Sputnik 1 was launched in October, 1957. I remember exactly where I was when the news story broke on the radio. My friend and I were being driven to a high school football game by his father, an aeronautical engineer at one of the largest manufacturers of helicopter rotor blades in the world. News of Sputnik was so important that he pulled the car to the side of the road so the three of us could listen to the lengthy newscast without distraction.
The following year in 1958, at the height of the Cold War, an unknown 23 year old American pianist won the International Tchaikovsky Competition in Moscow. Despite the tension between the two countries, the Soviets treated him graciously before he returned home to a hero's welcome. A fine example of the "promotion of world friendship through the universal language of the arts", which was a sentiment inscribed prominently at the venue where I met Van Cliburn less than a decade later.
At age 11 I joined the Boy Scouts. Our troop was led by an exceptional man, kind, strict, and strong, who believed that the best way for boys to learn was by doing. Every three weeks during the school year, we went on a weekend camping trip. Good weather or bad, we went.
Building fires, we were each allowed one kitchen match, whether the firewood was wet or dry; whether it was windy or not. Success was anticipated, and so usually internalized. Failure meant (marginally) good natured jeers from the others, and the next boy would test his skill and try his match.
Occasionally on a moonlit night we'd be awakened at 1 AM, and told to collect a compass, matches, canteen, and flashlight, as we were going on a hike. We'd be led along a river or road for a ways, and then led off into the woods on one side or the other. After a kilometre or two of fast walking away from the road through the bush in the dark, we'd be broken into groups of 3 or 4, with one being an older boy. The group would be told to wait for 15 minutes, and then find its way back to camp. More experienced groups would be led farther on and told the same. Other than illuminating the compass from time to time, use of a flashlight was discouraged, and shouting was strictly forbidden. We learned to keep calm, and realize that all we had to do was use our compass and common sense to intersect the road or stream, which would then lead us back to camp. Sounds easy now, but when you're 12 years old it was less so.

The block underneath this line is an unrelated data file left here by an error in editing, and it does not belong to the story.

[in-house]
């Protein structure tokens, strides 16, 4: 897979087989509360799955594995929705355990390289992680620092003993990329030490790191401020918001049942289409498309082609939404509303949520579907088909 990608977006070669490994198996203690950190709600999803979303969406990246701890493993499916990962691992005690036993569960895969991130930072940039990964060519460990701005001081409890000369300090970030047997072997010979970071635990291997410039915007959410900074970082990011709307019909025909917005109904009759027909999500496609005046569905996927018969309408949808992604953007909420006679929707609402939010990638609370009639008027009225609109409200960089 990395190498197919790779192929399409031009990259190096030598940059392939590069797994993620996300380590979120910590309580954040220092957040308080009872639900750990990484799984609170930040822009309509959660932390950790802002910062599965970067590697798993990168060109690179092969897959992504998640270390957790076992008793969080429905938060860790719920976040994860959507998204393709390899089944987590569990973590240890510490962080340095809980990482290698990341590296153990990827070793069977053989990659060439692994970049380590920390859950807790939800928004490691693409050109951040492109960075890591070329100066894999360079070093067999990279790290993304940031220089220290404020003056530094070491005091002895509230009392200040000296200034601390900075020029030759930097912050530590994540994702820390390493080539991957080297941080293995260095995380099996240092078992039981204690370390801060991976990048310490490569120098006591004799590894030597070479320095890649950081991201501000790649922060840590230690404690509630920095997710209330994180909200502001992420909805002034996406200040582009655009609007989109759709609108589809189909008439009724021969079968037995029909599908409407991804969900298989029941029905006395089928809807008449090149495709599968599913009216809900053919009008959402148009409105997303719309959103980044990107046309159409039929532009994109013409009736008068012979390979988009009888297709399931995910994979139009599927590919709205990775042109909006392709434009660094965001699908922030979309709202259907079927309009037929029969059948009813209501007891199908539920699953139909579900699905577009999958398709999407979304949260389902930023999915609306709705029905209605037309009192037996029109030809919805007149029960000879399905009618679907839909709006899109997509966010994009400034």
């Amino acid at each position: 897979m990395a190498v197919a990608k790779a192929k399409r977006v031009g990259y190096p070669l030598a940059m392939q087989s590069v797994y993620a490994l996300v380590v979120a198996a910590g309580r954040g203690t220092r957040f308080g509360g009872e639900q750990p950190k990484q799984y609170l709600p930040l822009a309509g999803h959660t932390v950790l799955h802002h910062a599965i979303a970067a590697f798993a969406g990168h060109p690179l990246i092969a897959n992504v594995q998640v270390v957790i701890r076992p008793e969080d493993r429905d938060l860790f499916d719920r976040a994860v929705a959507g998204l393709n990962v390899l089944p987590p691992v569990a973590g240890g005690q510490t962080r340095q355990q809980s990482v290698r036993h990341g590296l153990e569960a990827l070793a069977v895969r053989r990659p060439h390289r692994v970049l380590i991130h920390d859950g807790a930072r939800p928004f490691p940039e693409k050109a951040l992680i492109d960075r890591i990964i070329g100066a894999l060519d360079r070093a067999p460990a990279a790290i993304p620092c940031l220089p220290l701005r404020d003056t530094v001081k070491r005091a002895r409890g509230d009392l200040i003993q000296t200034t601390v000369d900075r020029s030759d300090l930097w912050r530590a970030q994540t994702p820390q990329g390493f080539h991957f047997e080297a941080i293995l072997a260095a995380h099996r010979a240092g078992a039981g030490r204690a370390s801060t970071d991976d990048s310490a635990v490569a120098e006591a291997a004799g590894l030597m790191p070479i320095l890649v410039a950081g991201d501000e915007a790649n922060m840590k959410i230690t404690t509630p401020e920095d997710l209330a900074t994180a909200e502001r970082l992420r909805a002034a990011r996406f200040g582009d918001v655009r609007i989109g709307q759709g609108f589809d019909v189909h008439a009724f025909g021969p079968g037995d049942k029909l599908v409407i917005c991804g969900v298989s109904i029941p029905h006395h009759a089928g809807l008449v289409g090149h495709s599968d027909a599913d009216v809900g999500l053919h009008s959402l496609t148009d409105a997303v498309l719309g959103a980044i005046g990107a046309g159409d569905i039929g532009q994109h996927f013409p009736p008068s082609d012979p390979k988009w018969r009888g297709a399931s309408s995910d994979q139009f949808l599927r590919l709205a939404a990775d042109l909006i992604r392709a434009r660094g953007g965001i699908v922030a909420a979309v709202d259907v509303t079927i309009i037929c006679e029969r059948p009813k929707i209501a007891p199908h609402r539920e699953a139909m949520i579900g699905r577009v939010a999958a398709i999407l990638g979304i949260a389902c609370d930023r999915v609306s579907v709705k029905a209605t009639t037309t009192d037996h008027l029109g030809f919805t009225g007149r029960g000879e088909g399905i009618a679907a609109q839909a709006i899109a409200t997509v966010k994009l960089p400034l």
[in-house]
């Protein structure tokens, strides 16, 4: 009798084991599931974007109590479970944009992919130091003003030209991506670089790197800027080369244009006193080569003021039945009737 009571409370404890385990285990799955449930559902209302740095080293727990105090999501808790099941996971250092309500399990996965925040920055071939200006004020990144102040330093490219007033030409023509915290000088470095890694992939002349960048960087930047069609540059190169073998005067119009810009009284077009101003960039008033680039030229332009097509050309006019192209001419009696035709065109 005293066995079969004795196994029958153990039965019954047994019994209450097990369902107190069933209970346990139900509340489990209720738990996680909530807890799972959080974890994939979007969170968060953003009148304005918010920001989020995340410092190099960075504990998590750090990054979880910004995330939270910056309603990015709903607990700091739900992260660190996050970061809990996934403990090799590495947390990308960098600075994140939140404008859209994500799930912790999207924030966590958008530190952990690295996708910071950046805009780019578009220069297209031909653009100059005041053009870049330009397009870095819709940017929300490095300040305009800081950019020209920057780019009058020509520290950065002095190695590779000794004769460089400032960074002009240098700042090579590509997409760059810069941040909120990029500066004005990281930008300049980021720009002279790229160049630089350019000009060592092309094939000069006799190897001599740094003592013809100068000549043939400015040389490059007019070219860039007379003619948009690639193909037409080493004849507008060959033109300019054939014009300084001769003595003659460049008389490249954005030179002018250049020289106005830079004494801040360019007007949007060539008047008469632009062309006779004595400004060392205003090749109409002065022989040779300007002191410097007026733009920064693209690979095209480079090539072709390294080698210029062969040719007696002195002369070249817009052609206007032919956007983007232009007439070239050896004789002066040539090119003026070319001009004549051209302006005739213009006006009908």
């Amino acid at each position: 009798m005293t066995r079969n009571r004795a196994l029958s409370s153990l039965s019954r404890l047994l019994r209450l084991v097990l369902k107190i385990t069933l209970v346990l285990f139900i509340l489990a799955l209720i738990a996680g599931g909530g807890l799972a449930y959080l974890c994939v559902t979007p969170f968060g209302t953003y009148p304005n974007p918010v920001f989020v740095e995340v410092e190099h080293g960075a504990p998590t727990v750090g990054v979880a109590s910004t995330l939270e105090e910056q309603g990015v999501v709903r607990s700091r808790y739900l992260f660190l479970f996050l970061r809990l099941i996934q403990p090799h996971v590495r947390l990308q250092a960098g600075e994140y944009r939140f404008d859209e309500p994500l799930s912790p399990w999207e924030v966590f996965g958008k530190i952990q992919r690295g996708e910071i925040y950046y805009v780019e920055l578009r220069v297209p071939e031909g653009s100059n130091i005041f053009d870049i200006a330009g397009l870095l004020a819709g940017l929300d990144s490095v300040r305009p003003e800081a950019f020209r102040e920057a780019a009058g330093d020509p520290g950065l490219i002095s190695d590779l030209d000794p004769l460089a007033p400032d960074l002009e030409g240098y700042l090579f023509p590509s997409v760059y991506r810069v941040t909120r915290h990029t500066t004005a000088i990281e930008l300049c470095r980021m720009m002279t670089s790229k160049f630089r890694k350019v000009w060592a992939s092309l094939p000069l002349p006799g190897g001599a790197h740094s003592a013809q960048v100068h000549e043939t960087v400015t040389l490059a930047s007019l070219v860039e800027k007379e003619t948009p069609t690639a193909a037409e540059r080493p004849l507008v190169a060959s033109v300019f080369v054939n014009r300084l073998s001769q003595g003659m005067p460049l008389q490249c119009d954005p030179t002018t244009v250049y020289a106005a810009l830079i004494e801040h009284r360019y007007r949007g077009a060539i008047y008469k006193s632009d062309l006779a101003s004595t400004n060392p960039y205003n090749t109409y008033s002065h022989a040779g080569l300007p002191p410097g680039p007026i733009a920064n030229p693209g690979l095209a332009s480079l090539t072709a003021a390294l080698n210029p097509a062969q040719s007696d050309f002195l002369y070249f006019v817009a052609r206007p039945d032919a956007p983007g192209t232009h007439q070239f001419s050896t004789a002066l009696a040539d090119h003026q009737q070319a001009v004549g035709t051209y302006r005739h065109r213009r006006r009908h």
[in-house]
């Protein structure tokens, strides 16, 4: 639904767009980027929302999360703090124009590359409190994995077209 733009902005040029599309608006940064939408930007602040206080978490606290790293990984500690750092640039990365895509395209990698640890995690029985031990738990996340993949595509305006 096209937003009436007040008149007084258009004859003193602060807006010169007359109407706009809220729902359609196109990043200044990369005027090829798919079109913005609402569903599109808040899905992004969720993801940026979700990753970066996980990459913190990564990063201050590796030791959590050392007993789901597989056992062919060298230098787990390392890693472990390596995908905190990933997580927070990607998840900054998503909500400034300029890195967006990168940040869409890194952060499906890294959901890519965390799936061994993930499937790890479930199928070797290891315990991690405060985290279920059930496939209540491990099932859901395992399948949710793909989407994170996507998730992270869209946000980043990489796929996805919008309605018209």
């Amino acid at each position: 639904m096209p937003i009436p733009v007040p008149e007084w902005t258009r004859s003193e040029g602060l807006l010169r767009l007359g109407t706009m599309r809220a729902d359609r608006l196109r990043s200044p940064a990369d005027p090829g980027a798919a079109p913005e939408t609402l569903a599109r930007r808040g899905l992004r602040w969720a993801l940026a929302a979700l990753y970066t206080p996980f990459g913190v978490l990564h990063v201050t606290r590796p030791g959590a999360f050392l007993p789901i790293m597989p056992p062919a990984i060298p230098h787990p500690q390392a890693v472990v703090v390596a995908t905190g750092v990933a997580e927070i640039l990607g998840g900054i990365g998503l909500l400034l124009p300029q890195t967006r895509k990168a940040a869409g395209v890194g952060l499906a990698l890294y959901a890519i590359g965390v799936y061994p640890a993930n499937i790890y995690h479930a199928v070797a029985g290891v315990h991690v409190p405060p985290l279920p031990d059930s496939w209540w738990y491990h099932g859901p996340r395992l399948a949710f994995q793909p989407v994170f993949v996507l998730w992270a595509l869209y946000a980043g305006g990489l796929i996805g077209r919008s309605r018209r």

On one winter trip, a mildly retarded boy seriously froze both feet, resulting in his having some toes amputated. It was sobering for all of us to realize that we were a team and part of our responsibility included looking out for one another, particularly one having a disability. We had failed, but we learned, and with our encouragement the boy continued with the Scouts.
Breaking camp meant forming a line an arm's length apart and walking slowly to pick up everything as small as a matchstick. Anything overlooked and we'd have to repeat, only on hands and knees. Leave no visible trace. And we did not.
I had just entered high school when JFK was elected in 1960. Sputnik had been used to leverage fear of the USSR for the purpose of increasing defence spending, but it had also given rise to an overhaul of the education system. For anyone showing an interest in science or engineering, like me, the result was as if a red carpet were rolling out just ahead of us. An advanced program was set up. My class was the first. We had dynamic teachers, new laboratory equipment, and a new physics curriculum created by physicists from the US and Canada, the Physical Science Study Committee, PSSC.
The thousand days from 1960 to 1963 now seem like magic. Of course we were all aware of problems, but there was also an indescribable feeling of confidence that the problems could, and would, be solved. I know how today's high school age Russians feel – the same as we felt nearly 60 years ago. Vladimir Putin must be every bit as inspiring to them as JFK was to us.